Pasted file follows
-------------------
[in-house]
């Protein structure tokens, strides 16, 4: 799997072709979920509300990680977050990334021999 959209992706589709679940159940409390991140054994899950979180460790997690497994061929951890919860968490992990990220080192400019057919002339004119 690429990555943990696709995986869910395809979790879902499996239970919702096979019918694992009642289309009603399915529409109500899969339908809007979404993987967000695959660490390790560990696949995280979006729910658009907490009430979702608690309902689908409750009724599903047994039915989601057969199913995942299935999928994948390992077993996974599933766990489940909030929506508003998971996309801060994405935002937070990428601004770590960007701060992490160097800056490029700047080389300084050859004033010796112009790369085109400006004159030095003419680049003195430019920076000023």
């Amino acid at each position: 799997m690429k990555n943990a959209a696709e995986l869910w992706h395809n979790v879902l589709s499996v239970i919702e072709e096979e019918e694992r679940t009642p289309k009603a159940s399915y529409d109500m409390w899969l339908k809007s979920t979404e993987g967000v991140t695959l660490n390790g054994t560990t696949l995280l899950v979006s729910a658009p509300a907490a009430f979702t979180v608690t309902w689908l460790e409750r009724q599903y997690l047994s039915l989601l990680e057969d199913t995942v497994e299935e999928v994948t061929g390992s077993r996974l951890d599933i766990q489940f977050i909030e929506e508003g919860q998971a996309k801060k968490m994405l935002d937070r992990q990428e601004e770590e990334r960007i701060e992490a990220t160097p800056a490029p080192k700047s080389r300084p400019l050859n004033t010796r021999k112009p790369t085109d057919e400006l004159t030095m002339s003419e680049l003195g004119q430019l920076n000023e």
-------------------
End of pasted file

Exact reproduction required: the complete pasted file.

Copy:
[in-house]
């Protein structure tokens, strides 16, 4: 799997072709979920509300990680977050990334021999 959209992706589709679940159940409390991140054994899950979180460790997690497994061929951890919860968490992990990220080192400019057919002339004119 690429990555943990696709995986869910395809979790879902499996239970919702096979019918694992009642289309009603399915529409109500899969339908809007979404993987967000695959660490390790560990696949995280979006729910658009907490009430979702608690309902689908409750009724599903047994039915989601057969199913995942299935999928994948390992077993996974599933766990489940909030929506508003998971996309801060994405935002937070990428601004770590960007701060992490160097800056490029700047080389300084050859004033010796112009790369085109400006004159030095003419680049003195430019920076000023």
């Amino acid at each position: 799997m690429k990555n943990a959209a696709e995986l869910w992706h395809n979790v879902l589709s499996v239970i919702e072709e096979e019918e694992r679940t009642p289309k009603a159940s399915y529409d109500m409390w899969l339908k809007s979920t979404e993987g967000v991140t695959l660490n390790g054994t560990t696949l995280l899950v979006s729910a658009p509300a907490a009430f979702t979180v608690t309902w689908l460790e409750r009724q599903y997690l047994s039915l989601l990680e057969d199913t995942v497994e299935e999928v994948t061929g390992s077993r996974l951890d599933i766990q489940f977050i909030e929506e508003g919860q998971a996309k801060k968490m994405l935002d937070r992990q990428e601004e770590e990334r960007i701060e992490a990220t160097p800056a490029p080192k700047s080389r300084p400019l050859n004033t010796r021999k112009p790369t085109d057919e400006l004159t030095m002339s003419e680049l003195g004119q430019l920076n000023e």